1. Gather up some more money.
  2. Give it to teachers.

You’re welcome.

Seriously, how complicated can we make this? Regardless of which current teacher pay raise plan is being debated at the Capitol, they all follow this same basic framework, right?

The challenge with every pay raise plan that’s still alive in the legislature this year is step one – finding the money. 

Senator Schulz is right when he says that we have a pretty big budget hole, more accurately – a nearly 900 million dollar cavern – to fill before we even think about gathering up more money for new initiatives like a permanent teacher raise.

What seems to be good news is, unlike other years, there does seem to be a genuine interest from many lawmakers to actually do something to address this critical issue (step two).

All snark aside, I do appreciate what Senator Schulz and Speaker McCall are trying to do and believe their intent is sincere.

At the same time, both gentlemen have been in the legislature long enough to own a portion of this problem. You cannot vote repeatedly over the years for income tax cuts and in support of tax incentives for corporations, oil companies, and the wind industry and then complain about the lack of revenues today. Well, I suppose you can if you don’t mind being disingenuous.

As the saying goes, both of these lawmakers helped make this lumpy bed. They need to sleep in it.

When the citizens of Oklahoma voted down SQ 779 last November and denied teachers a guaranteed pay raise, many people justified their NO vote by saying this was a problem the legislature needed to fix. Many opposed the idea of a regressive sales tax due to its disparate impact on poor Oklahomans. People recognized how we got into this mess and were not excited about doing the legislature’s job for them.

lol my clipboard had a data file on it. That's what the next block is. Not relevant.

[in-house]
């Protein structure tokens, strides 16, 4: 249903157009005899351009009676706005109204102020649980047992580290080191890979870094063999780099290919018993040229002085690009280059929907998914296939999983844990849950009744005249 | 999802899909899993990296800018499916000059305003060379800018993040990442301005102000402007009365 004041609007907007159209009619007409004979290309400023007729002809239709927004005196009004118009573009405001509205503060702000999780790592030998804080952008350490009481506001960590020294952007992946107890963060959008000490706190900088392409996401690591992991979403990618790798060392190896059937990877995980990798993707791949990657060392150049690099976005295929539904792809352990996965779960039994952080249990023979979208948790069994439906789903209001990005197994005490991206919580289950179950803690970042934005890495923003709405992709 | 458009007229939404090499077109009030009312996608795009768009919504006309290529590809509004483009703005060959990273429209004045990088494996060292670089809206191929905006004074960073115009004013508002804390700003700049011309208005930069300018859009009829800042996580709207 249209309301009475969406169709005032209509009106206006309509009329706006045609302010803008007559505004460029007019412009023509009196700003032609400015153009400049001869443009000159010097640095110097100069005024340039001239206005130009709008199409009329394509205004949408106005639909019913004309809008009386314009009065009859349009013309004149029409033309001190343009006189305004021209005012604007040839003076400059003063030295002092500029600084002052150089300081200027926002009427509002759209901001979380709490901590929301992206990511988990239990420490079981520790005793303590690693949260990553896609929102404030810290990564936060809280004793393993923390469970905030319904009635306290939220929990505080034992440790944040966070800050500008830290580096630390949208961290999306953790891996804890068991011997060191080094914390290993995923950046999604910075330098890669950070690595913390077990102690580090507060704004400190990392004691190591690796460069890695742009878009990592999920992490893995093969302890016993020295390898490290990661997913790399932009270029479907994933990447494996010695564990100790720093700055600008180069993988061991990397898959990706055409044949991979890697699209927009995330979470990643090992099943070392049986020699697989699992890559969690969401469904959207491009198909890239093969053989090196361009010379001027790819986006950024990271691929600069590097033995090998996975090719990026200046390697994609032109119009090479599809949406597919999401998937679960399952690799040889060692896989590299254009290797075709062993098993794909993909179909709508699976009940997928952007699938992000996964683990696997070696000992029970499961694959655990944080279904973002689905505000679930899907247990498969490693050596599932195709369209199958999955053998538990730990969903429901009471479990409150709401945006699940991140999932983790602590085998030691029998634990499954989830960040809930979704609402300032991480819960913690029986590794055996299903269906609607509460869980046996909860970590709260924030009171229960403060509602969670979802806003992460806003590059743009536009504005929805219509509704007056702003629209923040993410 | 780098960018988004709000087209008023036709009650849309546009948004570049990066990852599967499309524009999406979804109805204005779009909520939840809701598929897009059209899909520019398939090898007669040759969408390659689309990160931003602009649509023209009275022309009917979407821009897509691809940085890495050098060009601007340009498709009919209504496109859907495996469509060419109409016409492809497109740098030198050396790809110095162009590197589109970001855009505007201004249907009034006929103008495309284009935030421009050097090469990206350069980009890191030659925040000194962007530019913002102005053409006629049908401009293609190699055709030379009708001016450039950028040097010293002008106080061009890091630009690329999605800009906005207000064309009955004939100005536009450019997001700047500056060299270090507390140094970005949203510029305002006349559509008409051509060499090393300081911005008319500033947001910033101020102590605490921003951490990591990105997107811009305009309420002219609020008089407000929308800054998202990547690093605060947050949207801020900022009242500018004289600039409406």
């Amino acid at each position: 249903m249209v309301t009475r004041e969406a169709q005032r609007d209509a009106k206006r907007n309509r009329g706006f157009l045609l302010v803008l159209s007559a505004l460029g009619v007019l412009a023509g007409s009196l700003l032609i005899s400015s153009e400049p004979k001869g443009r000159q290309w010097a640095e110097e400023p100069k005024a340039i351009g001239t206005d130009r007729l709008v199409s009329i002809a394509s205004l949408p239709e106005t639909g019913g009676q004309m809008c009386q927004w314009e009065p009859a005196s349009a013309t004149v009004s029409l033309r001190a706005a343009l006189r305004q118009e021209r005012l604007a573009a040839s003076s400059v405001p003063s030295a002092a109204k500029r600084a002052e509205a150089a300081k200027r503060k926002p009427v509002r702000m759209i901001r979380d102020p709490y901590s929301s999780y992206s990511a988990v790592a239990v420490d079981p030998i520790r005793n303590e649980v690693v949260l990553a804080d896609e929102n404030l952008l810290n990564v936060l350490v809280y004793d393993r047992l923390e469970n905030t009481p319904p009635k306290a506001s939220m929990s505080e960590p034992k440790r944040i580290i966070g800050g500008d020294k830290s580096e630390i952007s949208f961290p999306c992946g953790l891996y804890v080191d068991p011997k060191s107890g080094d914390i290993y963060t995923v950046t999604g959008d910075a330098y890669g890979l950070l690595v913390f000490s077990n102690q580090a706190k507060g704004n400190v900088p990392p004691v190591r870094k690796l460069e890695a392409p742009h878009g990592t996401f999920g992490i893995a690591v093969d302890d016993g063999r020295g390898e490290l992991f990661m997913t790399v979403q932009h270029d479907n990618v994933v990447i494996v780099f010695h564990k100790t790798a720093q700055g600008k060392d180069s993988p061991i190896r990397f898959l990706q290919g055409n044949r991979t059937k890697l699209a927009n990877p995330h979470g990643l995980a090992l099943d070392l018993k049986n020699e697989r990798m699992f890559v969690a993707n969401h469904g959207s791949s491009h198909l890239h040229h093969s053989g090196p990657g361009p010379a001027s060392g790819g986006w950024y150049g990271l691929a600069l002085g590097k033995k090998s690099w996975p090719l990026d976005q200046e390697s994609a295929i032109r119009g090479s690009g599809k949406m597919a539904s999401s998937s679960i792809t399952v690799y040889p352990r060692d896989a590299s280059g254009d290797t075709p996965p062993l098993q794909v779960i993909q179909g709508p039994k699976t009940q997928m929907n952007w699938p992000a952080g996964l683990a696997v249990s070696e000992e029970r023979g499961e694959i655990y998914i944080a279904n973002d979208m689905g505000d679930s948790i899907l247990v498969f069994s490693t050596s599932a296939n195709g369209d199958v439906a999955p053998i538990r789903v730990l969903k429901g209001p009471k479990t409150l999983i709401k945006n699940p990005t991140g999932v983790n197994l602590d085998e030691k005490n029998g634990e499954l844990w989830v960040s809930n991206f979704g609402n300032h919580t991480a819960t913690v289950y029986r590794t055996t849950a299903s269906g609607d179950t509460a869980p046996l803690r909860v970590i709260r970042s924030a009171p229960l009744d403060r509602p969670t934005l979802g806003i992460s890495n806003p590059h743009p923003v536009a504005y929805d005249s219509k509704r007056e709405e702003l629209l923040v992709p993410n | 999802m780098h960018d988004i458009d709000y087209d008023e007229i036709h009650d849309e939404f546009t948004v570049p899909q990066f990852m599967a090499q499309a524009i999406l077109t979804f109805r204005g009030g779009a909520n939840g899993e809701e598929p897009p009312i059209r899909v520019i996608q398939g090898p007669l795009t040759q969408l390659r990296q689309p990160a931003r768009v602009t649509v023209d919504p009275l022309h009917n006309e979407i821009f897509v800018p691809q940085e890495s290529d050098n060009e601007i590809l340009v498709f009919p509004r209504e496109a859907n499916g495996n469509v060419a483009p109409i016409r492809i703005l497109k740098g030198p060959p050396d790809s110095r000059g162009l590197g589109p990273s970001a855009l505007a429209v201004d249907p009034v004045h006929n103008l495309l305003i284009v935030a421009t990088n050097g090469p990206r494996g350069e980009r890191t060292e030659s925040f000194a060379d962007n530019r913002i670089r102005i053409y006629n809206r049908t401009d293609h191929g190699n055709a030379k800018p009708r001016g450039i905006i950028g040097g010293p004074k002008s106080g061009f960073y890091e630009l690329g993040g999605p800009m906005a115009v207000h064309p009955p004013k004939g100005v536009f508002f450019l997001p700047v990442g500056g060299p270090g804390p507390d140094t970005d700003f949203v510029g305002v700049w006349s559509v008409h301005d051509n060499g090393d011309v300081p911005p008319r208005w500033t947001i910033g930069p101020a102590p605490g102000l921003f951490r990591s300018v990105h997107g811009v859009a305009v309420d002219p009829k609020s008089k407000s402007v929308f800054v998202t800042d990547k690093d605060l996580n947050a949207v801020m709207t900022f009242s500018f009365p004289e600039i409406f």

In short, many Oklahomans supported the need for a teacher pay raise but wanted lawmakers to find a better way to pay for it.

But, instead of a better way, it now appears we are going to be given a framework for a better way. Instead of a real pay raise, educators will likely have to be satisfied for another year with the promise of a pay raise.

Honestly, our legislators are in a very tough spot. It would be more than a little confounding to have to cut common education funding and impose draconian cuts to other state agencies like DHS and health care next year while generating a new revenue source for teacher raises at the same time.

For a few educators, a “guaranteed” framework for a future pay raise might induce a brief burst of higher morale, a feeling that will quickly dissipate when they return to higher class sizes and fewer resources in August.

They will also quickly conclude a framework doesn’t buy them anything.

A framework for “stepped in pay raises” won’t help a young family purchase a badly needed new home or car this year.